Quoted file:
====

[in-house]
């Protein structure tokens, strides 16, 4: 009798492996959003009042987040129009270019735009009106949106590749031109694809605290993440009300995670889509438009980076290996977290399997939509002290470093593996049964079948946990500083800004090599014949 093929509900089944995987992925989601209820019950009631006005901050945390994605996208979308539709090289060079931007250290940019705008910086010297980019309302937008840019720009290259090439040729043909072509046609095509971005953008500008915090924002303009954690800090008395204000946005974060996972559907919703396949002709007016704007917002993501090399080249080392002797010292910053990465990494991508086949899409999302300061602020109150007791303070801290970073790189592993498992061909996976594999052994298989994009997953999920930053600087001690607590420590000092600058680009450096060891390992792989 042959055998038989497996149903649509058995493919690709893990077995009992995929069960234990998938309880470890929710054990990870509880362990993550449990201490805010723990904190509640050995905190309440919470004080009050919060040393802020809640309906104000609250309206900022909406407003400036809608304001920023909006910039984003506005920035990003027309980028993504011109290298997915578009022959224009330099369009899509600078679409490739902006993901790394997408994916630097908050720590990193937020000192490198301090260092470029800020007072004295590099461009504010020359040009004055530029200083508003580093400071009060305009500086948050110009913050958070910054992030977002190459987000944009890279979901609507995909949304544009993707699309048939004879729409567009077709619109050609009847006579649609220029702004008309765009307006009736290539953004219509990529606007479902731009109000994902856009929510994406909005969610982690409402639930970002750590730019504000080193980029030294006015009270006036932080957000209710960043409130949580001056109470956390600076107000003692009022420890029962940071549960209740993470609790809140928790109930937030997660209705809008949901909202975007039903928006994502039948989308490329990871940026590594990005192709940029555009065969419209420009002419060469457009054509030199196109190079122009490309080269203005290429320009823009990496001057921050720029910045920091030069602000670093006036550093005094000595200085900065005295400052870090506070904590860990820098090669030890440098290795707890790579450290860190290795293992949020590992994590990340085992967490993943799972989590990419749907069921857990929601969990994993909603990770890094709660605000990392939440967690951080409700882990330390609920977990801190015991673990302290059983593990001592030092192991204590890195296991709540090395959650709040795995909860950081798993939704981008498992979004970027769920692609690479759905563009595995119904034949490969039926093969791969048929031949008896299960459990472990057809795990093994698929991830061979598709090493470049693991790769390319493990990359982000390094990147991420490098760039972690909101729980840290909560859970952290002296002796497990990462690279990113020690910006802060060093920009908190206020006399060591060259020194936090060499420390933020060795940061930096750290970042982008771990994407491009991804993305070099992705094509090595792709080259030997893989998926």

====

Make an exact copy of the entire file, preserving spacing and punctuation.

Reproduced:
[in-house]
């Protein structure tokens, strides 16, 4: 009798492996959003009042987040129009270019735009009106949106590749031109694809605290993440009300995670889509438009980076290996977290399997939509002290470093593996049964079948946990500083800004090599014949 093929509900089944995987992925989601209820019950009631006005901050945390994605996208979308539709090289060079931007250290940019705008910086010297980019309302937008840019720009290259090439040729043909072509046609095509971005953008500008915090924002303009954690800090008395204000946005974060996972559907919703396949002709007016704007917002993501090399080249080392002797010292910053990465990494991508086949899409999302300061602020109150007791303070801290970073790189592993498992061909996976594999052994298989994009997953999920930053600087001690607590420590000092600058680009450096060891390992792989 042959055998038989497996149903649509058995493919690709893990077995009992995929069960234990998938309880470890929710054990990870509880362990993550449990201490805010723990904190509640050995905190309440919470004080009050919060040393802020809640309906104000609250309206900022909406407003400036809608304001920023909006910039984003506005920035990003027309980028993504011109290298997915578009022959224009330099369009899509600078679409490739902006993901790394997408994916630097908050720590990193937020000192490198301090260092470029800020007072004295590099461009504010020359040009004055530029200083508003580093400071009060305009500086948050110009913050958070910054992030977002190459987000944009890279979901609507995909949304544009993707699309048939004879729409567009077709619109050609009847006579649609220029702004008309765009307006009736290539953004219509990529606007479902731009109000994902856009929510994406909005969610982690409402639930970002750590730019504000080193980029030294006015009270006036932080957000209710960043409130949580001056109470956390600076107000003692009022420890029962940071549960209740993470609790809140928790109930937030997660209705809008949901909202975007039903928006994502039948989308490329990871940026590594990005192709940029555009065969419209420009002419060469457009054509030199196109190079122009490309080269203005290429320009823009990496001057921050720029910045920091030069602000670093006036550093005094000595200085900065005295400052870090506070904590860990820098090669030890440098290795707890790579450290860190290795293992949020590992994590990340085992967490993943799972989590990419749907069921857990929601969990994993909603990770890094709660605000990392939440967690951080409700882990330390609920977990801190015991673990302290059983593990001592030092192991204590890195296991709540090395959650709040795995909860950081798993939704981008498992979004970027769920692609690479759905563009595995119904034949490969039926093969791969048929031949008896299960459990472990057809795990093994698929991830061979598709090493470049693991790769390319493990990359982000390094990147991420490098760039972690909101729980840290909560859970952290002296002796497990990462690279990113020690910006802060060093920009908190206020006399060591060259020194936090060499420390933020060795940061930096750290970042982008771990994407491009991804993305070099992705094509090595792709080259030997893989998926």